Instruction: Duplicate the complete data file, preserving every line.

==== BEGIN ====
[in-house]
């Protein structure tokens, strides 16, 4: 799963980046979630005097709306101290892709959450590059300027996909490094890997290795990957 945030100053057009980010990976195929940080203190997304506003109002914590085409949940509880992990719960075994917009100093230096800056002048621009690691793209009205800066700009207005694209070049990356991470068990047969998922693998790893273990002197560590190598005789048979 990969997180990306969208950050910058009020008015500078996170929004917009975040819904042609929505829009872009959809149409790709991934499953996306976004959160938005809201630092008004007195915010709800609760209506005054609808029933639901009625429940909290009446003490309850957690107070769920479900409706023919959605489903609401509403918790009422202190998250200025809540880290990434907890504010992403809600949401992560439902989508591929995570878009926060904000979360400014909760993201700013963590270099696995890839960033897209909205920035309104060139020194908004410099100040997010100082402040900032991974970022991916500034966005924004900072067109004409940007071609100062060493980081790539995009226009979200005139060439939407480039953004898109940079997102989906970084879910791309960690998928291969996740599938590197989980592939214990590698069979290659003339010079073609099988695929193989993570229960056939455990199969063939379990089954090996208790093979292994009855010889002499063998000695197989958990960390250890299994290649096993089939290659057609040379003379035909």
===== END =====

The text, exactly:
[in-house]
């Protein structure tokens, strides 16, 4: 799963980046979630005097709306101290892709959450590059300027996909490094890997290795990957 945030100053057009980010990976195929940080203190997304506003109002914590085409949940509880992990719960075994917009100093230096800056002048621009690691793209009205800066700009207005694209070049990356991470068990047969998922693998790893273990002197560590190598005789048979 990969997180990306969208950050910058009020008015500078996170929004917009975040819904042609929505829009872009959809149409790709991934499953996306976004959160938005809201630092008004007195915010709800609760209506005054609808029933639901009625429940909290009446003490309850957690107070769920479900409706023919959605489903609401509403918790009422202190998250200025809540880290990434907890504010992403809600949401992560439902989508591929995570878009926060904000979360400014909760993201700013963590270099696995890839960033897209909205920035309104060139020194908004410099100040997010100082402040900032991974970022991916500034966005924004900072067109004409940007071609100062060493980081790539995009226009979200005139060439939407480039953004898109940079997102989906970084879910791309960690998928291969996740599938590197989980592939214990590698069979290659003339010079073609099988695929193989993570229960056939455990199969063939379990089954090996208790093979292994009855010889002499063998000695197989958990960390250890299994290649096993089939290659057609040379003379035909």